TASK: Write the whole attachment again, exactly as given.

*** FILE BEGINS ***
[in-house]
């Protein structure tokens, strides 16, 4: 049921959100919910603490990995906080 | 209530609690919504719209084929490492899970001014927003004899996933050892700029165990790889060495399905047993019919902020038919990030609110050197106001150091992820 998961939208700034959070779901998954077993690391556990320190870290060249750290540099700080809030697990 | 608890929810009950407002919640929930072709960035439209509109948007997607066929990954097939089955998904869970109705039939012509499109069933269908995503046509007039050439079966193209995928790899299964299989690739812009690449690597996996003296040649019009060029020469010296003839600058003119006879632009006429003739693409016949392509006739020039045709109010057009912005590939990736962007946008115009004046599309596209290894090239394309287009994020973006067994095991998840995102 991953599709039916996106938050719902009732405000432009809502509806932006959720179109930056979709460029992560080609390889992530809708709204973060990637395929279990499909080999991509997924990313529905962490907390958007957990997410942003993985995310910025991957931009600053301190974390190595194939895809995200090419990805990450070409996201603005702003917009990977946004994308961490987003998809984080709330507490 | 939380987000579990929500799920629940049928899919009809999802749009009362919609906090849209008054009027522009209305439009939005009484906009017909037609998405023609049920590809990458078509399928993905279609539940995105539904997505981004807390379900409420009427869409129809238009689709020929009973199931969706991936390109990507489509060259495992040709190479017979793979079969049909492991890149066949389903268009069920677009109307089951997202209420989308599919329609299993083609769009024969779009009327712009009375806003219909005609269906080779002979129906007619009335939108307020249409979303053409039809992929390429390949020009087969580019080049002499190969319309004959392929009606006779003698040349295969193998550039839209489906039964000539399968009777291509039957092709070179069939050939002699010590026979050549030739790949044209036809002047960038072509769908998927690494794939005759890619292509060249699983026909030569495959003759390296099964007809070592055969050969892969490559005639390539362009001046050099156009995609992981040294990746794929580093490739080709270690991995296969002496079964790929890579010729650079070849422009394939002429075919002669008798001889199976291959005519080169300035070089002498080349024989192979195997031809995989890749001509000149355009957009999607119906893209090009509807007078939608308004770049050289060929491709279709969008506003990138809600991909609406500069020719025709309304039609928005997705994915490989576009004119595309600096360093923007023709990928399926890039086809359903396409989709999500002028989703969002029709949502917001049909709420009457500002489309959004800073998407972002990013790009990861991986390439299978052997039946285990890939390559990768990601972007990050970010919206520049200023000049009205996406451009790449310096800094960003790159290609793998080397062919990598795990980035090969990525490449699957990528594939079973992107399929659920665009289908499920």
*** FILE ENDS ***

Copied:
[in-house]
């Protein structure tokens, strides 16, 4: 049921959100919910603490990995906080 | 209530609690919504719209084929490492899970001014927003004899996933050892700029165990790889060495399905047993019919902020038919990030609110050197106001150091992820 998961939208700034959070779901998954077993690391556990320190870290060249750290540099700080809030697990 | 608890929810009950407002919640929930072709960035439209509109948007997607066929990954097939089955998904869970109705039939012509499109069933269908995503046509007039050439079966193209995928790899299964299989690739812009690449690597996996003296040649019009060029020469010296003839600058003119006879632009006429003739693409016949392509006739020039045709109010057009912005590939990736962007946008115009004046599309596209290894090239394309287009994020973006067994095991998840995102 991953599709039916996106938050719902009732405000432009809502509806932006959720179109930056979709460029992560080609390889992530809708709204973060990637395929279990499909080999991509997924990313529905962490907390958007957990997410942003993985995310910025991957931009600053301190974390190595194939895809995200090419990805990450070409996201603005702003917009990977946004994308961490987003998809984080709330507490 | 939380987000579990929500799920629940049928899919009809999802749009009362919609906090849209008054009027522009209305439009939005009484906009017909037609998405023609049920590809990458078509399928993905279609539940995105539904997505981004807390379900409420009427869409129809238009689709020929009973199931969706991936390109990507489509060259495992040709190479017979793979079969049909492991890149066949389903268009069920677009109307089951997202209420989308599919329609299993083609769009024969779009009327712009009375806003219909005609269906080779002979129906007619009335939108307020249409979303053409039809992929390429390949020009087969580019080049002499190969319309004959392929009606006779003698040349295969193998550039839209489906039964000539399968009777291509039957092709070179069939050939002699010590026979050549030739790949044209036809002047960038072509769908998927690494794939005759890619292509060249699983026909030569495959003759390296099964007809070592055969050969892969490559005639390539362009001046050099156009995609992981040294990746794929580093490739080709270690991995296969002496079964790929890579010729650079070849422009394939002429075919002669008798001889199976291959005519080169300035070089002498080349024989192979195997031809995989890749001509000149355009957009999607119906893209090009509807007078939608308004770049050289060929491709279709969008506003990138809600991909609406500069020719025709309304039609928005997705994915490989576009004119595309600096360093923007023709990928399926890039086809359903396409989709999500002028989703969002029709949502917001049909709420009457500002489309959004800073998407972002990013790009990861991986390439299978052997039946285990890939390559990768990601972007990050970010919206520049200023000049009205996406451009790449310096800094960003790159290609793998080397062919990598795990980035090969990525490449699957990528594939079973992107399929659920665009289908499920």